Global Brands Get Creative with Post-Pandemic Loyalty Strategy

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As the country reopens and consumers step outside once again, brands are beginning to reimagine their loyalty programs for a post-pandemic world. That means pivoting away from strategies that rely on third-party data and providing more customers with relevant experiences in owned digital channels.

While customer data has always been at the core of most loyalty strategies, shifting consumer behaviors and tighter privacy restrictions are prompting an industry-wide pivot toward strategies with increased dependence on first-party data. A confluence of circumstances — particularly, new privacy regulations, the demise of third-party cookies, and shifts in consumer spending behaviors following the initial onset of the pandemic — are prompting brands to change the way they connect with customers in both online and offline environments.

“After GDPR was introduced in 2018, and CCPA in 2020, several other regions have announced and signed legislations on data privacy while others have submitted similar bills,” says Sav Khetan, vice president of product at Tealium, a company that provides real-time customer data orchestration. “These regulations impact the transparency of data being collected, the collection and enforcement of consent and permission for the various purposes and vendors associated with that data, and an ability for organizations to access and delete data at the individual level.”

New Loyalty Strategies

Some of the world’s largest brands are toying with creative new concepts meant to drive more interest in their loyalty programs. Within the travel sector, United Airlines is one of a handful of companies offering perks to consumers who’ve been vaccinated against Covid-19. United’s “Your Shot to Fly” campaign, which offers a chance for loyalty members to win free flights for a year if they’re vaccinated, relies on first-party data from members who’ve opted-in to share their status. 

As with many of the more creative approaches to incentivizing loyalty, United’s campaign requires the company to navigate a number of privacy landmines. Using customer data as it relates to vaccines is a grey area currently, as authorities, courts, and entities have yet to make a final decision on regulations around vaccinated information. However, if customers are giving permission when sharing the information, and they have the ability to delete it when they like, that gives brands the protection they need, Khetan says.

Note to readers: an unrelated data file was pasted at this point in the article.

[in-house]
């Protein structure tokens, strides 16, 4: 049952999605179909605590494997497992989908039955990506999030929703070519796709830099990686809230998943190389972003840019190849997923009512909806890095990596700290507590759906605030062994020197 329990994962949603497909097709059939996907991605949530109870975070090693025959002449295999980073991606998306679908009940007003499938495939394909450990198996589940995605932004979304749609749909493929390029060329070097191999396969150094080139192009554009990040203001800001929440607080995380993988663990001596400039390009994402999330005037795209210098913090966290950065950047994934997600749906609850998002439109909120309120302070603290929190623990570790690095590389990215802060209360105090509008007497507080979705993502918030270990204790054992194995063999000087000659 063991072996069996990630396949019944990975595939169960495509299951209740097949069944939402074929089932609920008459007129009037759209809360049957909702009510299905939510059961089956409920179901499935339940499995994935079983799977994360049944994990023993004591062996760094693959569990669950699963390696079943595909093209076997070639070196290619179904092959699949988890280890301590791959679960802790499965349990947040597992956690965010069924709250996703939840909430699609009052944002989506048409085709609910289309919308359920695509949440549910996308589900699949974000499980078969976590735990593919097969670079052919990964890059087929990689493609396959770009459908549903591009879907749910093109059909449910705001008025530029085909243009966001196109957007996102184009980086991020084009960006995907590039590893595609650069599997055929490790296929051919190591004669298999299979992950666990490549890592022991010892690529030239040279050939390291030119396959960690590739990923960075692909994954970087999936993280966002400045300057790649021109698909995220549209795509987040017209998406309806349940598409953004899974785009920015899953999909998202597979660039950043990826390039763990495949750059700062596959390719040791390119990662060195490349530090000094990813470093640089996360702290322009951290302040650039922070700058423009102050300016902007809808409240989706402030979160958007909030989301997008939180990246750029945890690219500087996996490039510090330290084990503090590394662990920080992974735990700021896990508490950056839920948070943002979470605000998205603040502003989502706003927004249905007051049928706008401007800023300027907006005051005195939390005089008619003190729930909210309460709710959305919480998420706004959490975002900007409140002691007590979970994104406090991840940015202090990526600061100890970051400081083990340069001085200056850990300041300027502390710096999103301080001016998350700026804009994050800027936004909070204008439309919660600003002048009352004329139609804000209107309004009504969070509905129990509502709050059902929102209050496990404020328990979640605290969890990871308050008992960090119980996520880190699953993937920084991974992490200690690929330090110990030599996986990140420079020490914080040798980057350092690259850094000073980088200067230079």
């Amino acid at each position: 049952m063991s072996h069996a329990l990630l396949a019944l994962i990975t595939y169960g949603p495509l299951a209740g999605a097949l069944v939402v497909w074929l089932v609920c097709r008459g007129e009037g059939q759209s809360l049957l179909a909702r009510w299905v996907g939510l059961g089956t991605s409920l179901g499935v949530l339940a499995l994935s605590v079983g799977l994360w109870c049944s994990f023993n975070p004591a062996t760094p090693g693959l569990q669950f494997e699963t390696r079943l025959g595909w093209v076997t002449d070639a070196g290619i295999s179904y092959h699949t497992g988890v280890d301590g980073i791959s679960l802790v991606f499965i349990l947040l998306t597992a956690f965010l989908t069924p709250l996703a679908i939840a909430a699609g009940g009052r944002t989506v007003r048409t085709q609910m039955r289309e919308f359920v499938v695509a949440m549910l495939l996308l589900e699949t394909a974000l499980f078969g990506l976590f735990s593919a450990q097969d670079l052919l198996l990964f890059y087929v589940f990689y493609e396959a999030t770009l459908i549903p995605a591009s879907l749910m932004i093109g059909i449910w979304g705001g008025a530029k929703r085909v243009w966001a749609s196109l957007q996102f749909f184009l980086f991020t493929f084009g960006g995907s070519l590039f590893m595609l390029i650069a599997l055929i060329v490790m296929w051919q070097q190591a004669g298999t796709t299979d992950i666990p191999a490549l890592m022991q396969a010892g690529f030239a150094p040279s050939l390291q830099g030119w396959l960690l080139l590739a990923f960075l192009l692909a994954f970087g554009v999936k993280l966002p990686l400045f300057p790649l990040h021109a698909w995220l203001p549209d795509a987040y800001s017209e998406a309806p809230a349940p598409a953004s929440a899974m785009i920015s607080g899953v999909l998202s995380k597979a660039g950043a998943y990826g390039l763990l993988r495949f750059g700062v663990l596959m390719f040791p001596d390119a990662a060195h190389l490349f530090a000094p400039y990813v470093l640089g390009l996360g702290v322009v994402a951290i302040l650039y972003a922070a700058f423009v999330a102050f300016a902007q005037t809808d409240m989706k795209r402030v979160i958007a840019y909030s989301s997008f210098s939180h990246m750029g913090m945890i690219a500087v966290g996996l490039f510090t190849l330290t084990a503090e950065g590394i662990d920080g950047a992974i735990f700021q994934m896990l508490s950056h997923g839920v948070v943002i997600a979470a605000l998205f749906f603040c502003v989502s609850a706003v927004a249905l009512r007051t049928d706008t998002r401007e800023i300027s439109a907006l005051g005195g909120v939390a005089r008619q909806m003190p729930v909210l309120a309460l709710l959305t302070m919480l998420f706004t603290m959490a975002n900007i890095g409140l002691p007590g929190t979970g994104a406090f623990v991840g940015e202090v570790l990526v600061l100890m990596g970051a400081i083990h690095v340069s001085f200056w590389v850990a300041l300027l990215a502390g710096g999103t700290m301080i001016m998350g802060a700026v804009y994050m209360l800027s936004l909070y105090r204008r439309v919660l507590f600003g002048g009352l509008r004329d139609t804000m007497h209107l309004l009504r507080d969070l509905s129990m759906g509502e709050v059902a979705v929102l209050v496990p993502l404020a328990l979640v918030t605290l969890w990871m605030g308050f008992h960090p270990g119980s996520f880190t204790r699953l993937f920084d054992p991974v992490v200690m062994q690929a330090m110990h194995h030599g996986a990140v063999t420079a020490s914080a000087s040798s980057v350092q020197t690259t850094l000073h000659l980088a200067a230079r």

“The wide understanding is that HIPAA does not apply to all businesses, but to medical, clinical, and insurance related businesses only,” Khetan says. “However, Covid-related health data does fall into the sensitive data category and should be treated with the same care as any personal information — collected with consent and transparency.”

Aligning Experiences with Values

One of the challenges that brands must consider is how they can adopt more creative loyalty strategies without sacrificing customer trust. Khetan says customers want to trust the brands with which they partner, and they want to trust that their data will be used responsibly and not without their permission. Khetan says two of the best ways to earn that trust are with a contextual value exchange and with a personalized customer experience.

“When a customer understands how their data is being used and can see a clear value in sharing that data with the brand, they are more likely to share their data and invest in the brand — leading to loyalty and a deeper relationship,” he says.

Digital-first brands like Stitch Fix, for example, are able to get customers to share personal details during the initial account creation process by offering personalized recommendations for clothes in exchange for the information. Customers trust that Stitch Fix will not use their data for any other reason. Learning from this example, Khetan says brands should align their experiences with their core value propositions and make sure the request for data is contextual to the value being offered. 

“[Brands] must bring as much transparency to their data collection practices as possible,” Khetan says. “In exchange, they can offer tailored experiences and benefits to the customers, leading to deeper engagement and loyalty over the long term.”

Stephanie Miles is a senior editor at Street Fight.

Stephanie Miles is a journalist who covers personal finance, technology, and real estate. As Street Fight’s senior editor, she is particularly interested in how local merchants and national brands are utilizing hyperlocal technology to reach consumers. She has written for FHM, the Daily News, Working World, Gawker, Cityfile, and Recessionwire.